- Business notebook: Cape salon picked as one of nation's top 200 (4/17/17)
- Man out on bond for alleged molestation of boys charged with abusing girl (4/18/17)
- Pilot House goes smoke-free (4/23/17)9
- New policy for semissourian.com online commentary: No pseudonyms (4/17/17)57
- Without city record, Marie Street residents on hook for thousands in sewer repairs (4/19/17)7
- Going the distance: Several locals participate in Boston Marathon (4/18/17)2
- City wants to put hold on shipping container houses for now (4/17/17)1
- Deputy: Man kicked, broke uncle's ribs after yard-work dispute (4/19/17)
- Cape councilman Bob Fox to run for mayor (4/21/17)4
- Scott County: M Kay Supply in Benton fills unique needs in community (4/14/17)
Residents evacuate to escape Elbe River flooding
DRESDEN, Germany -- Dresden residents grabbed what they could and fled for higher ground Friday as the Elbe River rose to record levels, pushing into many neighborhoods and forcing workers to give up some of their efforts to save the city's world-famous cultural landmarks.
Fed by high water that struck the Czech capital of Prague earlier this week, the Elbe rose above 29 1/2 feet Friday, carrying refrigerators, sofas and cars as its swirling waters engulfed one neighborhood after the other. It was expected to crest Saturday.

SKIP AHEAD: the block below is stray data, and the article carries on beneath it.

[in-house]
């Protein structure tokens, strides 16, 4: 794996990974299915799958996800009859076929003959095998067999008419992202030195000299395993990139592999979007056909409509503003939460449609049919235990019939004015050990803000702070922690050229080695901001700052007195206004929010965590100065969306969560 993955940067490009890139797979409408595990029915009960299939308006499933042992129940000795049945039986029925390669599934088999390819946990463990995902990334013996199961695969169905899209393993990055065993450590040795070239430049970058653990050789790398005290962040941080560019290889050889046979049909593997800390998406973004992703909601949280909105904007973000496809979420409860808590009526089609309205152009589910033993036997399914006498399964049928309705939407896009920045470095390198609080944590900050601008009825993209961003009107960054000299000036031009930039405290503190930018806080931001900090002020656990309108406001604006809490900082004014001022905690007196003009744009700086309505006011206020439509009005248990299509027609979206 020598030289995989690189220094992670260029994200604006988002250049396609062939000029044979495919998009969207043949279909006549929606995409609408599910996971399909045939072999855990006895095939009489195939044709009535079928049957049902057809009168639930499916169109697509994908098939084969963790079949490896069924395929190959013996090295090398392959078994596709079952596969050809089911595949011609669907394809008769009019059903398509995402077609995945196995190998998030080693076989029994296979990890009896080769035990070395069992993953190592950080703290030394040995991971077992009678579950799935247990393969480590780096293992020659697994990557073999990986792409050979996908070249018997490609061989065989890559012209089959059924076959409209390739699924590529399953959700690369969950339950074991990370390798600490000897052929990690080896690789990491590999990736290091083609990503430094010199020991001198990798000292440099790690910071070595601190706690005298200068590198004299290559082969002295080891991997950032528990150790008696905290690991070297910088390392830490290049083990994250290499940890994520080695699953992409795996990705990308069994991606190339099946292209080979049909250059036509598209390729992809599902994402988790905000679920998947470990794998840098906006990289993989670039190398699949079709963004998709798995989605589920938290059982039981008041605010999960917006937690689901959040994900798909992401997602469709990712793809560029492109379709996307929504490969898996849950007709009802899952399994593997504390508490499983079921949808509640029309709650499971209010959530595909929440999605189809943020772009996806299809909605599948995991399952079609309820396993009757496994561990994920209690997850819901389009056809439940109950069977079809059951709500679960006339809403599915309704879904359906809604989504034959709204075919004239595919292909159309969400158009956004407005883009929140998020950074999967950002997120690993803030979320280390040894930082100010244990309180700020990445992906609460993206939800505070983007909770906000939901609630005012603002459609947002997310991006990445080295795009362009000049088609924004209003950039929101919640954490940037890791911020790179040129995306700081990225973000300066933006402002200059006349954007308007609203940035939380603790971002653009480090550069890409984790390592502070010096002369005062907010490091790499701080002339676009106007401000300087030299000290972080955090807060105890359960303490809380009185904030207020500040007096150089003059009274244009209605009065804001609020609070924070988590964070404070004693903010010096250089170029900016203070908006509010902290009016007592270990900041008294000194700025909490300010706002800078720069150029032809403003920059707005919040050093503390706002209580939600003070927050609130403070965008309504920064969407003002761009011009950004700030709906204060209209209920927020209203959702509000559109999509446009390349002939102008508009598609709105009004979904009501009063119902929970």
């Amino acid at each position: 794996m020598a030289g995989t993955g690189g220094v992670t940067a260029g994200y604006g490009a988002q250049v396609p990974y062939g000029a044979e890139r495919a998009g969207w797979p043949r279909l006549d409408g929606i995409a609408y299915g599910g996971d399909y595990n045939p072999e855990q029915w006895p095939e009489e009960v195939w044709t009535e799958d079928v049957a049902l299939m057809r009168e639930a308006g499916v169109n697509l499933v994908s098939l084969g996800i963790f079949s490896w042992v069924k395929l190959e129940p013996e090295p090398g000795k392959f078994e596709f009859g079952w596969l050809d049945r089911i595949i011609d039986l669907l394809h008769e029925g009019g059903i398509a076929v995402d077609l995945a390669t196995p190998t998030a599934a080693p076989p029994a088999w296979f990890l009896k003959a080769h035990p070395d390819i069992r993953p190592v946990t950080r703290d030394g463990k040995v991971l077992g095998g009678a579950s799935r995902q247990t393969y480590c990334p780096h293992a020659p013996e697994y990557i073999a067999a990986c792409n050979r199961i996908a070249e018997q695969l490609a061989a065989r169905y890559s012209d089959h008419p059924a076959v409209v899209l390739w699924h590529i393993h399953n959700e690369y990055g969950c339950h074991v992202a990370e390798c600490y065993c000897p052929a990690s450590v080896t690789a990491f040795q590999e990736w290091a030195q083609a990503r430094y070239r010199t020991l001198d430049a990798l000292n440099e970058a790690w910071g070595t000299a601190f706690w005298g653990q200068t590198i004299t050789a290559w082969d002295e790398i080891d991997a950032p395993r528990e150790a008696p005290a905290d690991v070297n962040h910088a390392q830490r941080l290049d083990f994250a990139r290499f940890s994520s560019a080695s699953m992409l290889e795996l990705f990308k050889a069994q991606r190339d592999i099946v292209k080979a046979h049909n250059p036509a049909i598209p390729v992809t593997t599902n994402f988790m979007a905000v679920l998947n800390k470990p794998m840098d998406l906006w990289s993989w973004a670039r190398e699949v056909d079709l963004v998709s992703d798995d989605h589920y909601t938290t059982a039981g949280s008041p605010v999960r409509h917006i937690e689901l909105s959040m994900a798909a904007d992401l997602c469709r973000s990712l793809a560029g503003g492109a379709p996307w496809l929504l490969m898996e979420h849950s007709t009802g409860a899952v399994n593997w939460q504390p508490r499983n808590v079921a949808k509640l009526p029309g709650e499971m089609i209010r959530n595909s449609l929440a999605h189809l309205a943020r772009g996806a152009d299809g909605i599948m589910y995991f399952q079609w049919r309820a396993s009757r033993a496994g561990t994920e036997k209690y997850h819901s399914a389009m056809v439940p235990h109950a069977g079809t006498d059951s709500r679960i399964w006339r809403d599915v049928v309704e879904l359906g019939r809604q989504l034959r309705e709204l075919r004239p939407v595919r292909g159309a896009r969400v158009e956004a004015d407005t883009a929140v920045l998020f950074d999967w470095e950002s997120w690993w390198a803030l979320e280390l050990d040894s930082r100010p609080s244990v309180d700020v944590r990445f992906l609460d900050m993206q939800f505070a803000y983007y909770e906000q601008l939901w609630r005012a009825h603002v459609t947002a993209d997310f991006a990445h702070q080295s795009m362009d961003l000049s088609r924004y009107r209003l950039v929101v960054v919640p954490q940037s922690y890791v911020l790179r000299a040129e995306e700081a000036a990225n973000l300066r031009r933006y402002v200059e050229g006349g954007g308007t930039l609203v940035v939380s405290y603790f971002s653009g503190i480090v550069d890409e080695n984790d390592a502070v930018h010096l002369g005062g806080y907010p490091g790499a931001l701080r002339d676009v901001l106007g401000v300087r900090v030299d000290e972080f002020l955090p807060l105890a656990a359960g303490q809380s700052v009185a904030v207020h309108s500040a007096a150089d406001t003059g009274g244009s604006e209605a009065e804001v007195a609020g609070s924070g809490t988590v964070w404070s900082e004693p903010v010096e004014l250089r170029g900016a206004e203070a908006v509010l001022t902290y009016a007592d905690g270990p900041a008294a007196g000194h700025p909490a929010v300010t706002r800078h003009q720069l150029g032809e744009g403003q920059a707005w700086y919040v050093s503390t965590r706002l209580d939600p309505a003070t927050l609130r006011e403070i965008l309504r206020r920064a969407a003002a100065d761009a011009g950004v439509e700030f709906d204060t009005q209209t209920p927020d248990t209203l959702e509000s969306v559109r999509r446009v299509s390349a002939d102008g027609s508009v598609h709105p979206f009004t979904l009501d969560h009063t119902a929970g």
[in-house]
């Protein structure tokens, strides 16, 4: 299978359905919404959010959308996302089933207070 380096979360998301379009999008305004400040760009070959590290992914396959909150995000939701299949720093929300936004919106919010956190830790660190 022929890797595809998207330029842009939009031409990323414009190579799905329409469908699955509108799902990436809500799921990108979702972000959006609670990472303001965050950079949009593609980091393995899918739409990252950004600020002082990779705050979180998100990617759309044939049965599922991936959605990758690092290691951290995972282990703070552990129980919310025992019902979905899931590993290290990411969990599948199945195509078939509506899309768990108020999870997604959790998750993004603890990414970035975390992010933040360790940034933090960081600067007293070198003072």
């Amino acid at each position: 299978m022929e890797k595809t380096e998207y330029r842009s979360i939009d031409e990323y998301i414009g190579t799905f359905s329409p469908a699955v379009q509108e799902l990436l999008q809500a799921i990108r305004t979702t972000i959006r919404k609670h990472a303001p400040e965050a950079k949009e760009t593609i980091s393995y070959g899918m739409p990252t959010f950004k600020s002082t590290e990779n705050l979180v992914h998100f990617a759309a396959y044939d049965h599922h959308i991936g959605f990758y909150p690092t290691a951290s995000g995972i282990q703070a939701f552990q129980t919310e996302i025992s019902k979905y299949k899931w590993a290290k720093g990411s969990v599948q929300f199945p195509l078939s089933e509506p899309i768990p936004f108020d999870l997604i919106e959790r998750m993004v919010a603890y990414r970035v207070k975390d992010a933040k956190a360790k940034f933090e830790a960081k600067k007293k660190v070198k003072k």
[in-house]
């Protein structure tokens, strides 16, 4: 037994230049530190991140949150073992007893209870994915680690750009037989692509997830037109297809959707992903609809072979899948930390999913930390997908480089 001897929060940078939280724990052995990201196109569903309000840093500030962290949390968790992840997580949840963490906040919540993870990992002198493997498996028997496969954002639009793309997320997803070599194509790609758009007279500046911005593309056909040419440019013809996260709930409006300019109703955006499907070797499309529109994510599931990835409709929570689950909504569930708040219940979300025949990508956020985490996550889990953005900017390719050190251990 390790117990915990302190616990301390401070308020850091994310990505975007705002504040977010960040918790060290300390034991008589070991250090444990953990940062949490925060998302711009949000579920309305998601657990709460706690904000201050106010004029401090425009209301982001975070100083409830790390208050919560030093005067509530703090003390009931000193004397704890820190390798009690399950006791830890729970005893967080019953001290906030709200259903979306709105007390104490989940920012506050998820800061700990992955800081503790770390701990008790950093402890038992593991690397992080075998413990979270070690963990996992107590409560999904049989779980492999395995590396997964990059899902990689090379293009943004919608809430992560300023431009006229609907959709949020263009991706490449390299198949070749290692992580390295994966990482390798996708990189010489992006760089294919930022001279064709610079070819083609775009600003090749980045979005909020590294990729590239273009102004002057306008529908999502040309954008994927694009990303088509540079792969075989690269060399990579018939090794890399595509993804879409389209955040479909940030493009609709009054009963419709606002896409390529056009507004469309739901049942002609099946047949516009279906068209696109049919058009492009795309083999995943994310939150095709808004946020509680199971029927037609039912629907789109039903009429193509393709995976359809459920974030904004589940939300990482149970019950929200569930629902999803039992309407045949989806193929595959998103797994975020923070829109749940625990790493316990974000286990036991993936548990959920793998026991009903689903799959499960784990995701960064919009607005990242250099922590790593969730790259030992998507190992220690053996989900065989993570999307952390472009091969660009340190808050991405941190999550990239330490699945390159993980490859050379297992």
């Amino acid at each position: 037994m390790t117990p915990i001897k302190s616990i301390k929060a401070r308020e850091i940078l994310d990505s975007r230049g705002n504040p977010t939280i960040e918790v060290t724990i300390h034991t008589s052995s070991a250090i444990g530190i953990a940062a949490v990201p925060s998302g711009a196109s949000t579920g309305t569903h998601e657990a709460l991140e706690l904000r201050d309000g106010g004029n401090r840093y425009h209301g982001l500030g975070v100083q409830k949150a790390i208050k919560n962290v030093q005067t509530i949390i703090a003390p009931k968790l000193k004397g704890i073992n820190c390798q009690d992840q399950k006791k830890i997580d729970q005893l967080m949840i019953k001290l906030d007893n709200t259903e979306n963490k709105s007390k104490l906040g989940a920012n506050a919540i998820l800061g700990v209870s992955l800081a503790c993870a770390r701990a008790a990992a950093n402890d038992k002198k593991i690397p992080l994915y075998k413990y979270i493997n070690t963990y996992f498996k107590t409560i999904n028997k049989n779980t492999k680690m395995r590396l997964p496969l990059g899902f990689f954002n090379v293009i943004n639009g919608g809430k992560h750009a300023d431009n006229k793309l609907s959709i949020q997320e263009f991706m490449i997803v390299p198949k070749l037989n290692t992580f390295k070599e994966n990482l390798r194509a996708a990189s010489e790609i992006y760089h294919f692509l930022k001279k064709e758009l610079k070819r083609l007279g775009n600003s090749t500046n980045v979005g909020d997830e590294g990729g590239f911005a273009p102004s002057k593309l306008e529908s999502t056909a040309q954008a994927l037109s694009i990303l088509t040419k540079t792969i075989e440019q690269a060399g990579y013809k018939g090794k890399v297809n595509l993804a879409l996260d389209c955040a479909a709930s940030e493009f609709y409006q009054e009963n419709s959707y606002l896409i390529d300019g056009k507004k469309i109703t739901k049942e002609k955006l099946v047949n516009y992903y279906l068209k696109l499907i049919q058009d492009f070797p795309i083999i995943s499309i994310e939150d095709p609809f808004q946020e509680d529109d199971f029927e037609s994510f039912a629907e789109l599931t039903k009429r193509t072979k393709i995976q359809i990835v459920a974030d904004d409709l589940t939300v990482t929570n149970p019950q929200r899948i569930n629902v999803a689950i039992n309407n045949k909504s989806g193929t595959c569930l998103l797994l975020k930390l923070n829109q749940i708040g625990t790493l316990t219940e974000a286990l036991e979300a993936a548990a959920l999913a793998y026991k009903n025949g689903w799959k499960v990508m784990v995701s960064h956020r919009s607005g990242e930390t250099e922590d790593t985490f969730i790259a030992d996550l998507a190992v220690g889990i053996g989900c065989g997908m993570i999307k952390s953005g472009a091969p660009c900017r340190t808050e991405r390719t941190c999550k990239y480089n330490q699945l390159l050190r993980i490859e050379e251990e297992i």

A total of 33,000 Dresden residents were forced to leave their homes by Friday, police said. The death toll from two weeks of flooding across Europe rose to 104 as two more victims were found in the Czech Republic and one in Austria Friday,
In Dresden, firefighters evacuated Christine Fritzsch, 69, and her neighbors from their apartment house at 1 a.m. to a middle school across town.
Sitting on camp beds in a school classroom Friday evening, they said they had watched the water approach the front steps. Their TV sets blinked out, then their telephones went dead.
"Then I knew that we had to get out," she said.
Sandbags were running out in Dresden as residents young and old guarded their streets from the muddy tide with thick walls.
Emergency workers were forced to give up efforts to pump the basement of Dresden's famed 19th-century Semper Opera.